Prof. Jayanth R. Varma's Financial Markets Blog

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Prof. Jayanth R. Varma's Financial Markets Blog, A Blog on Financial Markets and Their Regulation

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Fri, 20 Oct 2017

Building credit bureaus that have no personal information

In two blog posts (here and here), I have argued that in an era of widespread hacking, the credit bureau’s business model is unsustainable because it requires storing enormous amounts of confidential information on tens of millions of individuals who are not even its customers.

However, these bureaus serve a useful function of aggregating information about an individual from multiple sources and condensing all this information into a credit score that measures the credit worthiness of the individual, An individual has credit relationships with many banks and other agencies. He might have a credit card from one bank, a car loan from another bank and a home loan from a third; he may have overdue payments on one or more of these loans. He might also have an unpaid utility bill. When he applies for a new loan from a yet another bank, the new bank would like to have all this information before deciding on granting the loan, but it is obviously impractical to write to every bank in the country to seek this information. It is far easier for all banks to provide information about all their customers to a central credit bureau which consolidates all this information into a composite credit score which can be accessed by any bank while granting a new loan.

The problem is that though this model is very efficient, it creates a single point of failure – a single entity that knows too much information about too many individuals. What is worse, these individuals are not customers of the bureau and cannot stop doing business with it if they do not like the privacy and security practices of the bureau.

We need to find ways to let the bureaus perform their credit scoring function without receiving storing confidential information at all. The tool required to do this (homomorphic encryption) has been available for over a decade now, but has been under utilized in finance as I discussed in a blog post two years ago.

Suppose there is only one bank

To explain how a secure credit bureau can be built, I begin with a simple example where the bureau obtains information only from one bank (or other agency) which has the individual as a customer. I will then extend this to multiple banks.

Extension to Multiple Banks

In general, the credit bureau will need information from many (say m) banks (or other agencies).

Allowing the individual to verify all computations

How does an individual detect any errors in the credit score? How does an external auditor verify the computations for a sample of individuals?

The individual k would be entitled to receive a credit report from the credit bureau that includes (a) the unencrypted total credit score (total_scorek), (b) the encrypted disguised_subscorekj for all j, (c) the encrypted modified weights vji for all i and j and (d) sum_rk. Actually, (b), (c) and (d) should be publicly revealed by the credit bureau on its website because they do not leak any information.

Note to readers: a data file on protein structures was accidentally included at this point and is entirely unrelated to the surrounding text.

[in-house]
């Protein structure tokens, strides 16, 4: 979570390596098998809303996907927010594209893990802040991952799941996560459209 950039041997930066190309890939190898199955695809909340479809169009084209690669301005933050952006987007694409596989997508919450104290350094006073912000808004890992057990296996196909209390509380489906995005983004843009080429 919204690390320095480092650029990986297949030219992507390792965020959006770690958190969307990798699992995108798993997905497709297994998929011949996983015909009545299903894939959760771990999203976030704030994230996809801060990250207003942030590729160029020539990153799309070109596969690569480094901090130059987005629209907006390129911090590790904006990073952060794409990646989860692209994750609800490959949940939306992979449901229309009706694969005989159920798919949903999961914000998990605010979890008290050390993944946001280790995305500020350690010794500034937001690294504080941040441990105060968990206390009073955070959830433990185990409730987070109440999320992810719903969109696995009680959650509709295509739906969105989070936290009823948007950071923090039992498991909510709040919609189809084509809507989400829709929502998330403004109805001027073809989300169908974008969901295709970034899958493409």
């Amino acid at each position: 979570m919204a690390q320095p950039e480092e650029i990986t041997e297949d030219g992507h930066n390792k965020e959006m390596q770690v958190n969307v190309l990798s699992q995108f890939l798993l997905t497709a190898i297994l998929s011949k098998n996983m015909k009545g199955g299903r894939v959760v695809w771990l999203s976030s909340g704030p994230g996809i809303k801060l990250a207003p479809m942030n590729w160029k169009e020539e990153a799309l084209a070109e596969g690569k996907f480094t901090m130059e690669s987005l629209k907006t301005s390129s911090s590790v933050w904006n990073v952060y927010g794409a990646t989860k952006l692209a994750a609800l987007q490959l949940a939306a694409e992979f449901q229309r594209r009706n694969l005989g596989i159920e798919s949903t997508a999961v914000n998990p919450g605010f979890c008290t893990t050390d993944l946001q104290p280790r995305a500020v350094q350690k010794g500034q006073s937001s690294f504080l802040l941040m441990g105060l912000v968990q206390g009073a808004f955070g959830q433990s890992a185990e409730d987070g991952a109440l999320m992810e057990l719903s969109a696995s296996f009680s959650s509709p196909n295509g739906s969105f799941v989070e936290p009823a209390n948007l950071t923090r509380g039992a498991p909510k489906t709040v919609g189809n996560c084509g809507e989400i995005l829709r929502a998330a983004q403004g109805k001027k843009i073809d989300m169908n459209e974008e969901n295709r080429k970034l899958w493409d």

The individual k would also be entitled to get two pieces of information from bank j: (a) the attributes xjki for all i and (b) the random number rkj.

With this information, the individual k can verify the computation of the encrypted disguised_subscorekj for all j (using the same homomorphic encryption method used by the banks). The individual can also verify sum_rk by adding up the rkj. Using the public key of the credit bureau, the individual can also encrypt total_scorek - sum_rk and compare this with the encrypted sum obtained by adding up all the disguised_subscorekj homomorphically.

The same procedure would allow an auditor to verify the computation for any sample of individuals.

The careful reader might wonder how the individual can detect an attempt by a bank to falsify rkj. In that case, sum_rk will not match the sum obtained by adding up the rkj, but how can the individual determine which bank is at fault? To alleviate this problem, each bank j would be required to construct a Merkle tree of the rkj (for all k) and publicly reveal the root hash of this Merkle tree. Individual k would then also be entitled to receive a path of hashes in the Merkle tree leading up to rkj. It is then impossible to falsify any of the rkj without falsifying the entire Merkle tree. Any reasonable audit procedure would detect a falsification of the entire Merkle tree. Depending on the setup, the auditor might also be able to audit (a sample of) the secure multi party computation of rkj directly by verifying a (sub) sample of the secret shares.


At the end, we would have built a secure credit bureau. A Equifax scale hacking of such a bureau would be of no concern to the public; it would be a loss only for the bureau itself. Mathematics gives us the tools required to do this. The question is whether we have the good sense and the will to use these tools. The principal obstacle might be that the credit bureau would have to earn its entire income by selling credit scores; it would not be able to sell personal information about the individual because it does not have that information. But this is a feature and not a bug.

Posted at 16:20 on Fri, 20 Oct 2017     View/Post Comments (0)     permanent link